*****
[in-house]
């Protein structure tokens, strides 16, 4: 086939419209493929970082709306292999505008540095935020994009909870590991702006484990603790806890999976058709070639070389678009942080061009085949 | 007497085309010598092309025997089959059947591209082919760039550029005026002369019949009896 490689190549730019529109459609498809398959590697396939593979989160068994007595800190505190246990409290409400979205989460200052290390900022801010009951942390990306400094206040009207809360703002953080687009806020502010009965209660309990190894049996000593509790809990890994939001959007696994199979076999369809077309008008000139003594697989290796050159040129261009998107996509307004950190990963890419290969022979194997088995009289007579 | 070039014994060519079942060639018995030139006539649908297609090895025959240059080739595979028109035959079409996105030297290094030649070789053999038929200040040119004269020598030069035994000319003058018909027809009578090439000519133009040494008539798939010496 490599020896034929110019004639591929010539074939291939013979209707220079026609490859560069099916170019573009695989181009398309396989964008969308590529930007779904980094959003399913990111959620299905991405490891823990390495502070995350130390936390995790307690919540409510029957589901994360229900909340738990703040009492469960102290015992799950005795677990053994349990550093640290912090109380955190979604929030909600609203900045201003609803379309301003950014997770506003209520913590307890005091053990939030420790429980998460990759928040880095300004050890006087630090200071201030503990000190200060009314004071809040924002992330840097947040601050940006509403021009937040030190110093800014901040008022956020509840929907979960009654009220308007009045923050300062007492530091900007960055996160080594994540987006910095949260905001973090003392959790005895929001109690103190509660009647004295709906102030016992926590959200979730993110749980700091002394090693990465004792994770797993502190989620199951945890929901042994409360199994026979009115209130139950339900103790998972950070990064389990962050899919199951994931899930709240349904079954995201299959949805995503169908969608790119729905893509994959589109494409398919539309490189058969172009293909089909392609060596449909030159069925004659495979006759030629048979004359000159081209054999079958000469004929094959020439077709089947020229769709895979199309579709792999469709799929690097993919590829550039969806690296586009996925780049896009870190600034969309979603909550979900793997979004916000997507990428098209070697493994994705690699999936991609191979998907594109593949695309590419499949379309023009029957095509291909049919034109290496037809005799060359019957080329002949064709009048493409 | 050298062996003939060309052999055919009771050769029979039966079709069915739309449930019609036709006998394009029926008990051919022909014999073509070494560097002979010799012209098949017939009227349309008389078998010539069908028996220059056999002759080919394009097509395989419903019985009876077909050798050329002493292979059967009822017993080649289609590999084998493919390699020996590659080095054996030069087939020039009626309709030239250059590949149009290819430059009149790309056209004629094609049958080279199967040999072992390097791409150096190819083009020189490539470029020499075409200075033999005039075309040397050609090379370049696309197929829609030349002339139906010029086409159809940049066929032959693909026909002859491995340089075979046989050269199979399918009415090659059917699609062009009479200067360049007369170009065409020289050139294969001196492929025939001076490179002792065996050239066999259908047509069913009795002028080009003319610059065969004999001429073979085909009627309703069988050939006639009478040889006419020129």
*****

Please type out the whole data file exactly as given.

[in-house]
């Protein structure tokens, strides 16, 4: 086939419209493929970082709306292999505008540095935020994009909870590991702006484990603790806890999976058709070639070389678009942080061009085949 | 007497085309010598092309025997089959059947591209082919760039550029005026002369019949009896 490689190549730019529109459609498809398959590697396939593979989160068994007595800190505190246990409290409400979205989460200052290390900022801010009951942390990306400094206040009207809360703002953080687009806020502010009965209660309990190894049996000593509790809990890994939001959007696994199979076999369809077309008008000139003594697989290796050159040129261009998107996509307004950190990963890419290969022979194997088995009289007579 | 070039014994060519079942060639018995030139006539649908297609090895025959240059080739595979028109035959079409996105030297290094030649070789053999038929200040040119004269020598030069035994000319003058018909027809009578090439000519133009040494008539798939010496 490599020896034929110019004639591929010539074939291939013979209707220079026609490859560069099916170019573009695989181009398309396989964008969308590529930007779904980094959003399913990111959620299905991405490891823990390495502070995350130390936390995790307690919540409510029957589901994360229900909340738990703040009492469960102290015992799950005795677990053994349990550093640290912090109380955190979604929030909600609203900045201003609803379309301003950014997770506003209520913590307890005091053990939030420790429980998460990759928040880095300004050890006087630090200071201030503990000190200060009314004071809040924002992330840097947040601050940006509403021009937040030190110093800014901040008022956020509840929907979960009654009220308007009045923050300062007492530091900007960055996160080594994540987006910095949260905001973090003392959790005895929001109690103190509660009647004295709906102030016992926590959200979730993110749980700091002394090693990465004792994770797993502190989620199951945890929901042994409360199994026979009115209130139950339900103790998972950070990064389990962050899919199951994931899930709240349904079954995201299959949805995503169908969608790119729905893509994959589109494409398919539309490189058969172009293909089909392609060596449909030159069925004659495979006759030629048979004359000159081209054999079958000469004929094959020439077709089947020229769709895979199309579709792999469709799929690097993919590829550039969806690296586009996925780049896009870190600034969309979603909550979900793997979004916000997507990428098209070697493994994705690699999936991609191979998907594109593949695309590419499949379309023009029957095509291909049919034109290496037809005799060359019957080329002949064709009048493409 | 050298062996003939060309052999055919009771050769029979039966079709069915739309449930019609036709006998394009029926008990051919022909014999073509070494560097002979010799012209098949017939009227349309008389078998010539069908028996220059056999002759080919394009097509395989419903019985009876077909050798050329002493292979059967009822017993080649289609590999084998493919390699020996590659080095054996030069087939020039009626309709030239250059590949149009290819430059009149790309056209004629094609049958080279199967040999072992390097791409150096190819083009020189490539470029020499075409200075033999005039075309040397050609090379370049696309197929829609030349002339139906010029086409159809940049066929032959693909026909002859491995340089075979046989050269199979399918009415090659059917699609062009009479200067360049007369170009065409020289050139294969001196492929025939001076490179002792065996050239066999259908047509069913009795002028080009003319610059065969004999001429073979085909009627309703069988050939006639009478040889006419020129």